World Bank: Chinese economy expected to grow 8.5% in 2021 on strong exports

02:11

China’s economic growth is expected to reach 8.5% this year, reflecting a weak base effect, the release of pent-up demand and strong exports, according to an updated forecast released by the World Bank on Tuesday.

This marks an upward revision of 0.6 percentage points from the previous report in December, largely due to stronger than expected foreign demand.

“The structure of aggregate demand should continue to shift towards private domestic demand,” the World Bank said. “Real consumption growth is expected to gradually return to its pre-COVID-19 trend, supported by the ongoing labor market recovery and improving consumer confidence. Investment will also remain an engine of growth, but its structure should shift toward private investment as manufacturing capital spending improves in response to robust external demand and higher incomes, offsetting cooling infrastructure and property investment.”

The report says the global recovery has gained solid momentum, but remains uneven. By November 2020, global trade in goods had recovered to pre-pandemic levels, while services, which had been hit hardest in 2020, also recovered but remain suppressed by continued travel restrictions.

Commodity prices have surged in 2021, with many now well above their pre-pandemic levels, driven by a gradual strengthening in global demand amid various supply constraints. supply and production disruptions. Service activity – particularly travel and tourism – remains weak, however, reflecting a general reluctance to travel.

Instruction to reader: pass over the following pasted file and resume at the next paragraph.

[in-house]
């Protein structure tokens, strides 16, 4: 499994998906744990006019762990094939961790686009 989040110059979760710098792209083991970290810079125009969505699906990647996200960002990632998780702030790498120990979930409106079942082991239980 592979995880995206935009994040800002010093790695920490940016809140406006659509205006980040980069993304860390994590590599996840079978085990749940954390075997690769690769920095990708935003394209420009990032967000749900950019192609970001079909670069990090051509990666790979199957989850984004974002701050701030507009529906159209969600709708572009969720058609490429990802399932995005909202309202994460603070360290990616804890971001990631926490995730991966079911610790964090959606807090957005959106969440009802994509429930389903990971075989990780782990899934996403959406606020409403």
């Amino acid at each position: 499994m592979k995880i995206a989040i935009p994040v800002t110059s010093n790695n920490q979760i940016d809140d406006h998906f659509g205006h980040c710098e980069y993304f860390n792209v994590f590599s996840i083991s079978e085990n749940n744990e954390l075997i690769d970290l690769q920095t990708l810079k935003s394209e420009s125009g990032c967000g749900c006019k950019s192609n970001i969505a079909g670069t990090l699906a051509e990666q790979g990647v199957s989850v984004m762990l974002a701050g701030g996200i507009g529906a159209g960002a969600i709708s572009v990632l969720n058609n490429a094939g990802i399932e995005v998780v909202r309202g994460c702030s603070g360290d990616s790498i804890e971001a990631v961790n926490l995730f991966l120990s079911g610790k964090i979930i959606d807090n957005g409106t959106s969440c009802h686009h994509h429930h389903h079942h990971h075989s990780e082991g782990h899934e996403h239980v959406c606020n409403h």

Wider use of carbon pricing coupled with increased green investments could accelerate China’s planned transition to low-carbon growth, in line with its long-term goal of achieving carbon neutrality, report says by 2060.

The World Bank has suggested that Chinese policymakers step up efforts to promote growth-enhancing structural reforms and steer the economy towards a greener, more resilient and inclusive development path.

“Focusing additional fiscal efforts on social spending and green investments rather than traditional infrastructure investments would not only help secure the recovery and strengthen demand in the near term, but would also contribute to the projected medium-term rebalancing of the economy. Chinese economy,” the report said.

According to Sebastian Eckardt, the World Bank’s chief China economist, China’s monetary and fiscal policies should normalize.

“Our view remains that financial support should be deployed primarily with the aim of stimulating consumption and private consumer spending, which means providing more support to the household sector,” Eckardt told CGTN.

On the monetary front, Eckardt said China’s central bank has already started normalizing policy norms and managing liquidity very carefully. He also expects the political norm to return to more neutral settings.

Comments are closed.